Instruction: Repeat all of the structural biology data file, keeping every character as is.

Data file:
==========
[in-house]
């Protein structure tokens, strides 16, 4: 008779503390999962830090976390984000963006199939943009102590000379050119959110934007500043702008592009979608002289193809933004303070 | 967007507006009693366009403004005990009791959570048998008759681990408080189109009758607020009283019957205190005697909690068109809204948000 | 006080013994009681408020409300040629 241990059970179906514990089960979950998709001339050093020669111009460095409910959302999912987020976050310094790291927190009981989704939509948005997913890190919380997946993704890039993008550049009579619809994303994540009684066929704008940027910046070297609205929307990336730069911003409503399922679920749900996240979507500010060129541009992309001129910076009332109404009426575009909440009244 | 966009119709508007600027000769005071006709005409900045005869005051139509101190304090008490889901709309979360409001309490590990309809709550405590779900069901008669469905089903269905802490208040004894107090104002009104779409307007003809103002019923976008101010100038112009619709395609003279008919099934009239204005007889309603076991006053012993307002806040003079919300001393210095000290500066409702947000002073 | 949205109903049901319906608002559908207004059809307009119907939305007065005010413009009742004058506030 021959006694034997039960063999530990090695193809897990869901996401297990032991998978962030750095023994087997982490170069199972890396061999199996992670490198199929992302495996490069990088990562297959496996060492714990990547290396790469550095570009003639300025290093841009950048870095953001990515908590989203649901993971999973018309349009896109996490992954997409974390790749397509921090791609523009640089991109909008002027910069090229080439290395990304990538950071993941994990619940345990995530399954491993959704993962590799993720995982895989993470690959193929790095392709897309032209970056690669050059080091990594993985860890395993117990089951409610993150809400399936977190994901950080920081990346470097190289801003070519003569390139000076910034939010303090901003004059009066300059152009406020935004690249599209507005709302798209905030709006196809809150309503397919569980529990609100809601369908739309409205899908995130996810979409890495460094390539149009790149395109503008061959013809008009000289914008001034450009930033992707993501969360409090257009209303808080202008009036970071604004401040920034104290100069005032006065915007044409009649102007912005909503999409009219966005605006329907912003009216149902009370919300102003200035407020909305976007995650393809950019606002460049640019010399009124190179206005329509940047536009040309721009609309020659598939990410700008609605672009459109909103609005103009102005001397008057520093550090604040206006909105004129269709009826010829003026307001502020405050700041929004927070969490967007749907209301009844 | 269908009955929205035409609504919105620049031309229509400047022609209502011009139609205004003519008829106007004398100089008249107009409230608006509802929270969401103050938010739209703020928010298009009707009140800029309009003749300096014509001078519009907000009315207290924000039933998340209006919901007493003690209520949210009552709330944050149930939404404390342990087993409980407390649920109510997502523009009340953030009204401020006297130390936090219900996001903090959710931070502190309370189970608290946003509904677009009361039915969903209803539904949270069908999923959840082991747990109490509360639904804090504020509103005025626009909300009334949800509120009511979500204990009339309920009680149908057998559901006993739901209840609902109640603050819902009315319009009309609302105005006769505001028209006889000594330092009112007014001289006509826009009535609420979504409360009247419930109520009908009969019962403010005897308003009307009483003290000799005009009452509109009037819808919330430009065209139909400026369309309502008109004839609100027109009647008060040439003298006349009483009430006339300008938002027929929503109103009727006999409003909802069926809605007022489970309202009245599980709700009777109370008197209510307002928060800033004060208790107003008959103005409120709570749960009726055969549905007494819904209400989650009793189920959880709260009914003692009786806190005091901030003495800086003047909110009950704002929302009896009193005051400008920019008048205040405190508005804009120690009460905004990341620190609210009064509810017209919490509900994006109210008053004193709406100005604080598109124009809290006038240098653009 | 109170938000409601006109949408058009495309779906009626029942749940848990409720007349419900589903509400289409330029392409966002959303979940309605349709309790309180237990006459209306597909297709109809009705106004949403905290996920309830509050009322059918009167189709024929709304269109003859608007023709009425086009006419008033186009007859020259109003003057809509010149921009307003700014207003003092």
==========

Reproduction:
[in-house]
């Protein structure tokens, strides 16, 4: 008779503390999962830090976390984000963006199939943009102590000379050119959110934007500043702008592009979608002289193809933004303070 | 967007507006009693366009403004005990009791959570048998008759681990408080189109009758607020009283019957205190005697909690068109809204948000 | 006080013994009681408020409300040629 241990059970179906514990089960979950998709001339050093020669111009460095409910959302999912987020976050310094790291927190009981989704939509948005997913890190919380997946993704890039993008550049009579619809994303994540009684066929704008940027910046070297609205929307990336730069911003409503399922679920749900996240979507500010060129541009992309001129910076009332109404009426575009909440009244 | 966009119709508007600027000769005071006709005409900045005869005051139509101190304090008490889901709309979360409001309490590990309809709550405590779900069901008669469905089903269905802490208040004894107090104002009104779409307007003809103002019923976008101010100038112009619709395609003279008919099934009239204005007889309603076991006053012993307002806040003079919300001393210095000290500066409702947000002073 | 949205109903049901319906608002559908207004059809307009119907939305007065005010413009009742004058506030 021959006694034997039960063999530990090695193809897990869901996401297990032991998978962030750095023994087997982490170069199972890396061999199996992670490198199929992302495996490069990088990562297959496996060492714990990547290396790469550095570009003639300025290093841009950048870095953001990515908590989203649901993971999973018309349009896109996490992954997409974390790749397509921090791609523009640089991109909008002027910069090229080439290395990304990538950071993941994990619940345990995530399954491993959704993962590799993720995982895989993470690959193929790095392709897309032209970056690669050059080091990594993985860890395993117990089951409610993150809400399936977190994901950080920081990346470097190289801003070519003569390139000076910034939010303090901003004059009066300059152009406020935004690249599209507005709302798209905030709006196809809150309503397919569980529990609100809601369908739309409205899908995130996810979409890495460094390539149009790149395109503008061959013809008009000289914008001034450009930033992707993501969360409090257009209303808080202008009036970071604004401040920034104290100069005032006065915007044409009649102007912005909503999409009219966005605006329907912003009216149902009370919300102003200035407020909305976007995650393809950019606002460049640019010399009124190179206005329509940047536009040309721009609309020659598939990410700008609605672009459109909103609005103009102005001397008057520093550090604040206006909105004129269709009826010829003026307001502020405050700041929004927070969490967007749907209301009844 | 269908009955929205035409609504919105620049031309229509400047022609209502011009139609205004003519008829106007004398100089008249107009409230608006509802929270969401103050938010739209703020928010298009009707009140800029309009003749300096014509001078519009907000009315207290924000039933998340209006919901007493003690209520949210009552709330944050149930939404404390342990087993409980407390649920109510997502523009009340953030009204401020006297130390936090219900996001903090959710931070502190309370189970608290946003509904677009009361039915969903209803539904949270069908999923959840082991747990109490509360639904804090504020509103005025626009909300009334949800509120009511979500204990009339309920009680149908057998559901006993739901209840609902109640603050819902009315319009009309609302105005006769505001028209006889000594330092009112007014001289006509826009009535609420979504409360009247419930109520009908009969019962403010005897308003009307009483003290000799005009009452509109009037819808919330430009065209139909400026369309309502008109004839609100027109009647008060040439003298006349009483009430006339300008938002027929929503109103009727006999409003909802069926809605007022489970309202009245599980709700009777109370008197209510307002928060800033004060208790107003008959103005409120709570749960009726055969549905007494819904209400989650009793189920959880709260009914003692009786806190005091901030003495800086003047909110009950704002929302009896009193005051400008920019008048205040405190508005804009120690009460905004990341620190609210009064509810017209919490509900994006109210008053004193709406100005604080598109124009809290006038240098653009 | 109170938000409601006109949408058009495309779906009626029942749940848990409720007349419900589903509400289409330029392409966002959303979940309605349709309790309180237990006459209306597909297709109809009705106004949403905290996920309830509050009322059918009167189709024929709304269109003859608007023709009425086009006419008033186009007859020259109003003057809509010149921009307003700014207003003092």